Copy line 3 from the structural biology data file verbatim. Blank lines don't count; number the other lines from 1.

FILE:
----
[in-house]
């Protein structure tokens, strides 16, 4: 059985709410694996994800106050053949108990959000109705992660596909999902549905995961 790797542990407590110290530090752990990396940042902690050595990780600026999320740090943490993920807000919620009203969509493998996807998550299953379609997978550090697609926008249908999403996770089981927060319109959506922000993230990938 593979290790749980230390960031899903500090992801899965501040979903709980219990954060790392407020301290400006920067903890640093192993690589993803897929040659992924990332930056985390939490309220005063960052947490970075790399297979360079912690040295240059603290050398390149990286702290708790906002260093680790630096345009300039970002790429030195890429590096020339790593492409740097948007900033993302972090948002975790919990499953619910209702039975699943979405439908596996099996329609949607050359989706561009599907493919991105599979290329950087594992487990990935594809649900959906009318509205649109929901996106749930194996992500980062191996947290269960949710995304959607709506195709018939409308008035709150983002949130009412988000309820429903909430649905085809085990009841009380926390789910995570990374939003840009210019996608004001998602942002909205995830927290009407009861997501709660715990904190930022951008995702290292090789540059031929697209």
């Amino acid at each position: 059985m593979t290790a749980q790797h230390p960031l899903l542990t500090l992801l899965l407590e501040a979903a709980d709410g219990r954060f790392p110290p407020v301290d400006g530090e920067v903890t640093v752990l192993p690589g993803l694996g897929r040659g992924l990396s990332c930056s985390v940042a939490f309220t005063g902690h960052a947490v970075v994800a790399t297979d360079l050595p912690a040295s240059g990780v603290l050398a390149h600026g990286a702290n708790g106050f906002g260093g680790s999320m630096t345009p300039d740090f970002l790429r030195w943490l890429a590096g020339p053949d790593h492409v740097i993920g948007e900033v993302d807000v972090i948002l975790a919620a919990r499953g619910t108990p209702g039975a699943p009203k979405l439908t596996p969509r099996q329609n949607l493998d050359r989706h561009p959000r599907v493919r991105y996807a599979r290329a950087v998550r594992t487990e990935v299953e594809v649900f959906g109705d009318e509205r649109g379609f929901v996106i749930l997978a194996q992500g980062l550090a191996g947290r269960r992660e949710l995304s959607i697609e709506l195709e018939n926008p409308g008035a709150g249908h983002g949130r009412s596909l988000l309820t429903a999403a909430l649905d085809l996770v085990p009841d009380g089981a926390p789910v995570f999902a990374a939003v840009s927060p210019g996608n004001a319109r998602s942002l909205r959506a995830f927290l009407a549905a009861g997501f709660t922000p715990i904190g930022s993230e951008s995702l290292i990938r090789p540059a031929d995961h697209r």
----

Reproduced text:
């Amino acid at each position: 059985m593979t290790a749980q790797h230390p960031l899903l542990t500090l992801l899965l407590e501040a979903a709980d709410g219990r954060f790392p110290p407020v301290d400006g530090e920067v903890t640093v752990l192993p690589g993803l694996g897929r040659g992924l990396s990332c930056s985390v940042a939490f309220t005063g902690h960052a947490v970075v994800a790399t297979d360079l050595p912690a040295s240059g990780v603290l050398a390149h600026g990286a702290n708790g106050f906002g260093g680790s999320m630096t345009p300039d740090f970002l790429r030195w943490l890429a590096g020339p053949d790593h492409v740097i993920g948007e900033v993302d807000v972090i948002l975790a919620a919990r499953g619910t108990p209702g039975a699943p009203k979405l439908t596996p969509r099996q329609n949607l493998d050359r989706h561009p959000r599907v493919r991105y996807a599979r290329a950087v998550r594992t487990e990935v299953e594809v649900f959906g109705d009318e509205r649109g379609f929901v996106i749930l997978a194996q992500g980062l550090a191996g947290r269960r992660e949710l995304s959607i697609e709506l195709e018939n926008p409308g008035a709150g249908h983002g949130r009412s596909l988000l309820t429903a999403a909430l649905d085809l996770v085990p009841d009380g089981a926390p789910v995570f999902a990374a939003v840009s927060p210019g996608n004001a319109r998602s942002l909205r959506a995830f927290l009407a549905a009861g997501f709660t922000p715990i904190g930022s993230e951008s995702l290292i990938r090789p540059a031929d995961h697209r």